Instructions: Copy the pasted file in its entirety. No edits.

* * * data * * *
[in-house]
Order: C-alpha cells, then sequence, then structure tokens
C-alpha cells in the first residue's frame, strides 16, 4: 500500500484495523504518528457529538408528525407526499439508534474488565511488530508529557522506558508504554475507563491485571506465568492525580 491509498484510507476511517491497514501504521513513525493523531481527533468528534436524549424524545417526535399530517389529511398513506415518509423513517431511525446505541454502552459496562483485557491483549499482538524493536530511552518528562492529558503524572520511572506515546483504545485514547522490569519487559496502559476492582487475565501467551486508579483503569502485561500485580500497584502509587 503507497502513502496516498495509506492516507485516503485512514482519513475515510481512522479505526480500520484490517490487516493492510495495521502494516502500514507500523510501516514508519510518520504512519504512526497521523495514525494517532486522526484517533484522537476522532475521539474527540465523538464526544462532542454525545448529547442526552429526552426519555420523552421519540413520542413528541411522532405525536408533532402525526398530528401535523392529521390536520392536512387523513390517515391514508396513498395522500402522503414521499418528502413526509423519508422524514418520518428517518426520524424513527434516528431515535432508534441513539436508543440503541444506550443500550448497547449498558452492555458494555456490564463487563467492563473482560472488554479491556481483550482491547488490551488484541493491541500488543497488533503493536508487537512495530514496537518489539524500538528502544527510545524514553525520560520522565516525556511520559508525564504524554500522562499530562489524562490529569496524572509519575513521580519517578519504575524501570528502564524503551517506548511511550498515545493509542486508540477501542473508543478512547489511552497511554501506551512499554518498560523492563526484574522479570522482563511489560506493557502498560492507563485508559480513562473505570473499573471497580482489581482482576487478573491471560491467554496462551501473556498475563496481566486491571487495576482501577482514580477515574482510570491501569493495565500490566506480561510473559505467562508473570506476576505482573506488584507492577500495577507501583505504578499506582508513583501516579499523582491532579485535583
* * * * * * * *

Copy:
[in-house]
Order: C-alpha cells, then sequence, then structure tokens
C-alpha cells in the first residue's frame, strides 16, 4: 500500500484495523504518528457529538408528525407526499439508534474488565511488530508529557522506558508504554475507563491485571506465568492525580 491509498484510507476511517491497514501504521513513525493523531481527533468528534436524549424524545417526535399530517389529511398513506415518509423513517431511525446505541454502552459496562483485557491483549499482538524493536530511552518528562492529558503524572520511572506515546483504545485514547522490569519487559496502559476492582487475565501467551486508579483503569502485561500485580500497584502509587 503507497502513502496516498495509506492516507485516503485512514482519513475515510481512522479505526480500520484490517490487516493492510495495521502494516502500514507500523510501516514508519510518520504512519504512526497521523495514525494517532486522526484517533484522537476522532475521539474527540465523538464526544462532542454525545448529547442526552429526552426519555420523552421519540413520542413528541411522532405525536408533532402525526398530528401535523392529521390536520392536512387523513390517515391514508396513498395522500402522503414521499418528502413526509423519508422524514418520518428517518426520524424513527434516528431515535432508534441513539436508543440503541444506550443500550448497547449498558452492555458494555456490564463487563467492563473482560472488554479491556481483550482491547488490551488484541493491541500488543497488533503493536508487537512495530514496537518489539524500538528502544527510545524514553525520560520522565516525556511520559508525564504524554500522562499530562489524562490529569496524572509519575513521580519517578519504575524501570528502564524503551517506548511511550498515545493509542486508540477501542473508543478512547489511552497511554501506551512499554518498560523492563526484574522479570522482563511489560506493557502498560492507563485508559480513562473505570473499573471497580482489581482482576487478573491471560491467554496462551501473556498475563496481566486491571487495576482501577482514580477515574482510570491501569493495565500490566506480561510473559505467562508473570506476576505482573506488584507492577500495577507501583505504578499506582508513583501516579499523582491532579485535583